Will the ECB Revive Euro Rally?

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Euro traders are taking profit ahead of the European Central Bank’s monetary policy meeting. As we had warned previously, concerns about Mario Draghi’s comments on the currency could lead to unwinding of long euro trades ahead of Thursday’s meeting. Many politicians in Europe have voiced frustration with the recent rally in the EUR/USD because over the past 2 months, the euro appreciated more than 7% against the dollar from a low of 1.2660 to a high of 1.3710. As an export dependent region, a strong currency crimps exports and growth. For many countries, especially the ones that have sought bailouts, any ounce of growth needs to be protected vigorously. However despite complaints from the head of the Eurogroup to French President Hollande, the euro continued to rally because investors understand that the ECB is the one agency with the power to stop the currency’s uptrend. The ECB controls monetary policy and decides if and when currency intervention is necessary. If they are worried about the level of the euro, investors should be as well but if they express no concerns, it would be a green light for further gains in the currency.

Zero Chance Draghi will call the EUR/USD move Brutal

When the ECB last met in January, Mario Draghi said, “so far, both the real and the effective exchange rate of the euro are at their long-term average.” At the time the EUR/USD was trading at 1.31 and is now trading around 1.35. This morning the German government said the currency is not overvalued at its current level and the appreciation actually shows confidence in the euro area. We expect the ECB to have a similarly nonchalant attitude about the currency as long as it remains below 1.38. In fact we think there is ZERO chance Draghi will call the euro move “brutal,” which was the harshest language his predecessor Trichet ever used to describe the move in the euro. Back in 2004 and 2007, using the word “brutal” was Trichet’s way of telling the market that if the EUR/USD were to rise any further, the ECB would intervene in the currency. Even if he were to say it was brutal, in 2007, the EUR/USD as shown in the chart below dropped 200 pips but the sell-off did not last or longer than 24 hours before the pair rallied once again, making new highs weeks later before finally topping out after Trichet criticized the move for the second time in one month. The same was true in 2004, where the EUR/USD topped out but that didn’t happen until 2 months after the ECB called the move brutal.

Instead of saying that he does not welcome “brutal moves” in exchange rates, Draghi could say excessive moves are unwelcomed, a phrase that Trichet used in 2008 when the EUR/USD was trading at 1.53, 2010 when it was at 1.34 and 2011 when it was at 1.40. Unfortunately as shown in the chart below, this had even less impact on the euro than the word brutal. This reaction in the EUR/USD should not be a major surprise because usually fundamental drivers have driven currency to those levels and its hard for the central bank to fight against the overall trend.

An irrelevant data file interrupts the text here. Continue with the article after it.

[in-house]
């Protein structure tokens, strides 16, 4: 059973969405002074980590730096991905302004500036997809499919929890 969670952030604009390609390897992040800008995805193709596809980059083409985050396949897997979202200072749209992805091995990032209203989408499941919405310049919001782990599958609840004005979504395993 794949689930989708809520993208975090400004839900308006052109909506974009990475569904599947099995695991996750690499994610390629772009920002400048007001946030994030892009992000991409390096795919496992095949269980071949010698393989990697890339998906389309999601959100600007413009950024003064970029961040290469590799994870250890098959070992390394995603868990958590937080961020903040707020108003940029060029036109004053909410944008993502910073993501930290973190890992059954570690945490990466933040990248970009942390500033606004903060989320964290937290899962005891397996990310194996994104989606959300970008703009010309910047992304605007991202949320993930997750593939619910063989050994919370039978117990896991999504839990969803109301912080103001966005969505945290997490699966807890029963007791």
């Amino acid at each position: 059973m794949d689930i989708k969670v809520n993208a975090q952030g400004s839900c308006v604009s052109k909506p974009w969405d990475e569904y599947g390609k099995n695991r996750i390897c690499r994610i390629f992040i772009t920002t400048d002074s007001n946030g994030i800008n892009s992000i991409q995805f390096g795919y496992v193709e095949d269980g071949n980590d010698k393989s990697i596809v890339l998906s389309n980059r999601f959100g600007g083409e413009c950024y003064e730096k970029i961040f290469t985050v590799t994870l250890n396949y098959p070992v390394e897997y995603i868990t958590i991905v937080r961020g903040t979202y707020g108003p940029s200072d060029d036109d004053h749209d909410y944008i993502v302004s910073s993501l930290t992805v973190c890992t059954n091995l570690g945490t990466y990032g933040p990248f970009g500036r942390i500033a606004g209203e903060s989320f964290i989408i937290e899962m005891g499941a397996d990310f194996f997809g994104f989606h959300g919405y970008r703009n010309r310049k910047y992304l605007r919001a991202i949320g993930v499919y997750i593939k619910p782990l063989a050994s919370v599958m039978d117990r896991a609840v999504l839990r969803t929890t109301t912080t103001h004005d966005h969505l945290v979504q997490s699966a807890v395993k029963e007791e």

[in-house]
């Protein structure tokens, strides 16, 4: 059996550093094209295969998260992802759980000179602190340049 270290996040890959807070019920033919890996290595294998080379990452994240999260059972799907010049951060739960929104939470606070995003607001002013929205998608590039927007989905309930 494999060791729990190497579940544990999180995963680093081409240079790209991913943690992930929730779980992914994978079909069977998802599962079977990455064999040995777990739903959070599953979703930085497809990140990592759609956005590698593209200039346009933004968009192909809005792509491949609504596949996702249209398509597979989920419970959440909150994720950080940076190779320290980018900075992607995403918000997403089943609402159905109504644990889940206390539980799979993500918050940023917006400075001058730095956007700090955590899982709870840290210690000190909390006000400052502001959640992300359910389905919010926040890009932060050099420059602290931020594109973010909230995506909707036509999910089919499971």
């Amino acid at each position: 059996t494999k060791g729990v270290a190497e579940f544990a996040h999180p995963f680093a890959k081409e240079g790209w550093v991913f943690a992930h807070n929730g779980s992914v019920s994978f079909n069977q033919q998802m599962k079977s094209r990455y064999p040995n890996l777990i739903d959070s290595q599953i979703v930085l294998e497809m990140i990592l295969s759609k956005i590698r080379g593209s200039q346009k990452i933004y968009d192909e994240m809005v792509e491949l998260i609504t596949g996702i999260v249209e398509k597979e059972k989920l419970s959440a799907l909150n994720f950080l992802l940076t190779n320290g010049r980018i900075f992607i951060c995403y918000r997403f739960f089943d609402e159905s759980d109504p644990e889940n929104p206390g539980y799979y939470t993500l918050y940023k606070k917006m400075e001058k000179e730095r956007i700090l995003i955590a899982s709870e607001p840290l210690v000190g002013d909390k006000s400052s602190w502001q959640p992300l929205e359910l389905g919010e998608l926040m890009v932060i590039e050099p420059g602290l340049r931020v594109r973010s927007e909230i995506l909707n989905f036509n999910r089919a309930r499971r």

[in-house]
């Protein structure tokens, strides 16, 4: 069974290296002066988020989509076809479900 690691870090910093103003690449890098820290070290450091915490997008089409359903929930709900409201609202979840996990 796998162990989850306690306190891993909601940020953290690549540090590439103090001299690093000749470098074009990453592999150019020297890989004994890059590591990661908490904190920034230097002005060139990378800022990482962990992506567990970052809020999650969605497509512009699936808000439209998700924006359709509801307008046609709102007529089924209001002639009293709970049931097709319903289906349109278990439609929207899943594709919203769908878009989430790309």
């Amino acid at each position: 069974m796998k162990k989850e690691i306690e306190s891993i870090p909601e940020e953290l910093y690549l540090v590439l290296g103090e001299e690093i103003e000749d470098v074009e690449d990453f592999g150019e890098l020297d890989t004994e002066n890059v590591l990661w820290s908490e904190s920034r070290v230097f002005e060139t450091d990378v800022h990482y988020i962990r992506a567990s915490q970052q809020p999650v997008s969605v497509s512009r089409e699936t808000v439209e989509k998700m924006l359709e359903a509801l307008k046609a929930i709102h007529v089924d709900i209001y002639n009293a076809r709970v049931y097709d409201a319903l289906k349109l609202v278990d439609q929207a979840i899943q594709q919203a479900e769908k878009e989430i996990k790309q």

Data Shows Germany Continuing to Carry the Region on Her Shoulders

Since the last monetary policy meeting in January, we have seen stronger service and manufacturing activity in the region. The problem however is that Germany is once again carrying the Eurozone on her shoulders. Most of the improvements in economic activity have been in the Eurozone’s largest economy. France, the second biggest economy in the region endured a deeper contraction in service and manufacturing activity during the month of January along with stagnant consumer spending. While stronger German growth can mask weakness in other parts of the Eurozone and provide peace of mind for the ECB, we wonder how much long the central bank can ignore weakness in smaller more vulnerable countries.

ECB Firmly On Hold

Interest rates are expected to remain unchanged and Mario Draghi will most likely remind us that monetary policy remains firmly on hold. For the most part, with the tail risks removed and funding conditions returning to normal levels, Draghi will remain satisfied with the stability in the financial markets. We don’t expect any major changes to his overall view on the economy. While the ECB is done with easing monetary policy, they also have no plans to exit immediately. Draghi has thrown the ball back into the court of European governments, saying that reducing unemployment is their responsibility. In other words, the ECB is no longer in crisis fighting mode because the battle with the financial markets have been won. The markets have stabilized and the worst is over but monetary policy needs to remain accommodative because growth is weak.

We expect the EUR/USD to recover after the ECB meeting but gains to be capped below 1.40.

Kathy Lien
Managing Director

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